Endometriosis

Everything you need to know about endometriosis in women of reproductive age, including causes of endometriosis and common symptoms.

About 10% of all premenopausal women in the UK are diagnosed with endometriosis, a complex disorder of the female reproductive system, and they do not diagnose many others (the average diagnostic time is 7.5 years).

This condition can scar the daily lives of these women, influencing not only their monthly cycle, but on their entire being; from the ability of the immune system to control inflammation and infection to the effectiveness with which the body can produce and use energy. Eventually this can influence their mind and trust as women.

I know this from being both a professional working with women experiencing the paralysing effects of endometriosis and as an endometriosis patient.

What is endometriosis?

Endometriosis is a complex disorder of the female reproductive system in which cells, similar to those in the mucous membrane of the uterus, are found in other parts of the body.

During the monthly female cycle, fluctuation in hormones stimulates these cells to grow, then break down and bleed as they would in the mucous membrane of the uterus, resulting in inflammation, pain and scar tissue formation.

Symptoms of endometriosis include:

*Painful, heavy or irregular periods

*Agony during or after sexual intercourse

*Painful bowel movements

*Discomfort during ovulation

*Fatigue and foul mood

Symptoms of endometriosis may vary in intensity for each woman and the “severity” of endometriosis does not match necessarily to the amount of pain we experience. Some women may not have any mild symptoms or symptoms that appear to be “normal” menstrual pain. This does not mean that the endometrial lining of the womb has not ended up externally to the inside of your uterus. And it does not mean that this will not then cause issues with your fertility and your ability to get pregnant.

The approach of Natural Medicine I and the many women I have seen over the years testify to the restorative power that diet and natural supplements can bring to both the recovery and day-to-day management of endometriosis.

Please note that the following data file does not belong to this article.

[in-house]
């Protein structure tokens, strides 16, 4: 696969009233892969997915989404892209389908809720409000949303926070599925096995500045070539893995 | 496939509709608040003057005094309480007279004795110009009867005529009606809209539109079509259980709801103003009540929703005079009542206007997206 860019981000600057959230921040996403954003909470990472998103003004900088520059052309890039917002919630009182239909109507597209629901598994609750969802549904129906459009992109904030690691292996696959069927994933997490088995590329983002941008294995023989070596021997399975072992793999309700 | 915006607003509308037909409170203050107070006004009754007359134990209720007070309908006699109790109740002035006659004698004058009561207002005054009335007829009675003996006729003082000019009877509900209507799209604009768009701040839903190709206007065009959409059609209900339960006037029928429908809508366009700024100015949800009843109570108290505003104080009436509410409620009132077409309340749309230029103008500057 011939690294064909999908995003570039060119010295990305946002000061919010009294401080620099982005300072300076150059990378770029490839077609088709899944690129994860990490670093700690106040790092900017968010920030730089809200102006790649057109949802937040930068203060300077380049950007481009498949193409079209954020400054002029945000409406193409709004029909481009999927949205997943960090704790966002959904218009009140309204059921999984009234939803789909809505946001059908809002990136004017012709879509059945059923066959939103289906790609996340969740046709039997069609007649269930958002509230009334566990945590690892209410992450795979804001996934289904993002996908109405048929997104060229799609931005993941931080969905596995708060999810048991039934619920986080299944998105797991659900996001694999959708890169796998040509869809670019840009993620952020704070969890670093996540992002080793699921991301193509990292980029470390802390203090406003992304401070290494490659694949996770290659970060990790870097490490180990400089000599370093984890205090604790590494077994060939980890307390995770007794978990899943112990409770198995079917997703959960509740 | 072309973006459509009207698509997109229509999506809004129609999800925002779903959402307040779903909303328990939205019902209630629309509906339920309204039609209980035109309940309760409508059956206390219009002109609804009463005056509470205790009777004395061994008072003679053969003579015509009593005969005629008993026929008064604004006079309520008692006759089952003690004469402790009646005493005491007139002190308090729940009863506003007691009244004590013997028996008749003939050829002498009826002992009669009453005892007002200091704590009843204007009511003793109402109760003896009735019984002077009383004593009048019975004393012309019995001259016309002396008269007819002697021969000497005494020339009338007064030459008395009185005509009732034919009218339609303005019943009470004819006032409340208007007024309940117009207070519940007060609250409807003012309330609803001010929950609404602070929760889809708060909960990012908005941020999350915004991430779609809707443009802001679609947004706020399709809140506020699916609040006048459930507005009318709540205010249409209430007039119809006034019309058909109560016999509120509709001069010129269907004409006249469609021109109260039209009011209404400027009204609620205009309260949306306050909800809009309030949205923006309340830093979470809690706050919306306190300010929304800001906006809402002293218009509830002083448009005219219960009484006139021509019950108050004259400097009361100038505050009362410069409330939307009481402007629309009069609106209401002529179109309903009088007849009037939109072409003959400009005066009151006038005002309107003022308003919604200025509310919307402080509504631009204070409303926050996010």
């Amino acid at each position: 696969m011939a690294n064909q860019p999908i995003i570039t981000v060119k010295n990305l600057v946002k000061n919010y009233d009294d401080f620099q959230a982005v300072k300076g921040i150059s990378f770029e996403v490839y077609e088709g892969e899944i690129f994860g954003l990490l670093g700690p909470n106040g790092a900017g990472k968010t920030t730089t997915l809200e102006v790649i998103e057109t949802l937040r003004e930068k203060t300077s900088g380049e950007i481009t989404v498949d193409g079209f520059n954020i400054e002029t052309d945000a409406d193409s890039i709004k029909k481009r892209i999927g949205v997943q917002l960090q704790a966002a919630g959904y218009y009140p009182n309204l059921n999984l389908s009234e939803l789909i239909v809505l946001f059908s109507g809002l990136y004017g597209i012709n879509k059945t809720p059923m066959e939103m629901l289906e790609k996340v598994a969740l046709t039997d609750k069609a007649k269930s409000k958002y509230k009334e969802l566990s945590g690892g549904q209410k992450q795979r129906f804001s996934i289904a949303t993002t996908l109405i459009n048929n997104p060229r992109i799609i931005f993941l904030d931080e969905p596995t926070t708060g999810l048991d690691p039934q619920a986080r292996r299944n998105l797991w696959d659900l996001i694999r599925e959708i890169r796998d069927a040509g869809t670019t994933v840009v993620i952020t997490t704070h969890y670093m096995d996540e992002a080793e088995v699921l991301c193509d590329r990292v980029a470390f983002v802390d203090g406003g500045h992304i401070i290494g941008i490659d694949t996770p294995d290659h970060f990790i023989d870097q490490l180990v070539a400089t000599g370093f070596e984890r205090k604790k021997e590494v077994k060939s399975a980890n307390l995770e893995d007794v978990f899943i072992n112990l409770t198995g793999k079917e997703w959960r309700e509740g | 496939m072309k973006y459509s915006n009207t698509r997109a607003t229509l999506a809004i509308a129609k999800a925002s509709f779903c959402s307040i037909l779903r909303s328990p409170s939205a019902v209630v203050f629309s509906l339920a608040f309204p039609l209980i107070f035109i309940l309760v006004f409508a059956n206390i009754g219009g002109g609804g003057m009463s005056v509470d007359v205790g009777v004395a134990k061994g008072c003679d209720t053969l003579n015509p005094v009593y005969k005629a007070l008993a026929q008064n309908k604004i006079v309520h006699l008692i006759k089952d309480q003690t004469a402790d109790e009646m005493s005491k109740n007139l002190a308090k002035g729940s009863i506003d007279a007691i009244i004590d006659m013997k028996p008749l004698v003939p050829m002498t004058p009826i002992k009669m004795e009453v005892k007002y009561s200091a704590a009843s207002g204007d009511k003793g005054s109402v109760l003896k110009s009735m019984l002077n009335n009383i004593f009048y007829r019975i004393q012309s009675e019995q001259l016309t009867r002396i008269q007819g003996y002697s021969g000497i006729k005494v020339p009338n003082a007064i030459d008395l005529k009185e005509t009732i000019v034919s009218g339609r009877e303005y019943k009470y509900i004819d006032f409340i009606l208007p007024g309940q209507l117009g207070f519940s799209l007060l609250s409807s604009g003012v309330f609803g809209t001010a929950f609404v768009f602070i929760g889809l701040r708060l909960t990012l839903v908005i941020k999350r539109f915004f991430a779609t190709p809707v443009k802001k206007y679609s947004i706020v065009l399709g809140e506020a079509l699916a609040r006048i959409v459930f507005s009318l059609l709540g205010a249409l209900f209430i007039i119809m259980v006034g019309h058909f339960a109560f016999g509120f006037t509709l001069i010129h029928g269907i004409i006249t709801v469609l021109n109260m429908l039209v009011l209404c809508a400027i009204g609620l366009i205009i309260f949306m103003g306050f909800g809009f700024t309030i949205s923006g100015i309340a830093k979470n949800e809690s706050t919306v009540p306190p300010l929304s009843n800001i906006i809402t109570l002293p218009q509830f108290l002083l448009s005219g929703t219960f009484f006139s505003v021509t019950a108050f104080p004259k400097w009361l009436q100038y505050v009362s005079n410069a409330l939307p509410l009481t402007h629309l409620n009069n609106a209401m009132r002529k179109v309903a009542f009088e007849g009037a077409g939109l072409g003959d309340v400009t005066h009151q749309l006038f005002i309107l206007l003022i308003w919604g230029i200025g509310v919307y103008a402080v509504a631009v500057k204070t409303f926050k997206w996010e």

In fact, research published in Fertility & Sterility has shown that nutritional therapy through diet and supplements is more effective in relieving pain and improving quality of life than post-operative medical hormonal therapy.

Personally, I have used reflexology with impressive effect to manage the symptoms and side effects of endometriosis in women of reproductive age — including myself.

Five important changes in diet and lifestyle to help control your endometriosis.

Food colour: Research shows that women who ate green vegetables 13 or more times a week (about twice a day) were 70% less likely to have endometriosis.

A study published earlier this year concluded that foods rich in carotenoids (especially citrus fruits) also positively affect the symptoms of endometriosis.

Use smoothies, juices or soups to nourish deep. Bend your gut: Beneficial bacteria in the gut can reduce the production of beta-glucuronidase, an enzyme that redoes estrogen in the gut and can contribute to its dominance. Add natural and organic yogurt into your daily diet either by yourself or use it to make dressings and sauces.

Fermented foods such as sauerkraut or kefir are excellent sources of beneficial bacteria or take a probiotic supplement (min. 10 billion CFU).

Fats are essential: essential fats found in nuts, seeds, and fatty fish can reduce inflammation associated with endometriosis. Using essential fatty acids is blocked by processed oils and margarines, and white flour, sugar, excessive and monounsaturated animal fats, alcohol, poor nutrition and stress. Keeping them to a minimum is vital to reduce inflammation.

Consider gluten: More recently, research that classified endometriosis as an autoimmune condition has shown a better response among those on a gluten-free diet; 75% of participants found a significant decrease in symptoms by following a gluten-free diet for 12 months.

Be aware of what you put on your body: bleached tampons and sanitary napkins are a controversial area in the endometriosis debate. Tampons use bleached paper products containing dioxins, which have a detrimental effect on the hormonal system. Chemicals, such as parabens and phthalates, present in their toiletries and cosmetics have also been linked to the development of endometriosis.

How does reflexology help endometriosis?

During your reflexology session, we will use several protocols to help to balance your hormones, calm your over stimulated immune system, and ease the effects of endometriosis. The result being that we look to improve your fertility.

Some protocols we will use as part of your weekly treatment include:

• Endocrine sedation

• Reproductive sedation

• Uterus sedation

• Fallopian tube sweep

• Pelvic hold

• Solar plexus

• Sedation of any other affected areas: bladder, vagina, rectum, and so on

To book in for your reflexology treatment to help to re-balance and minimise the effects of endometriosis in women of reproductive age, then please follow this link to book online.

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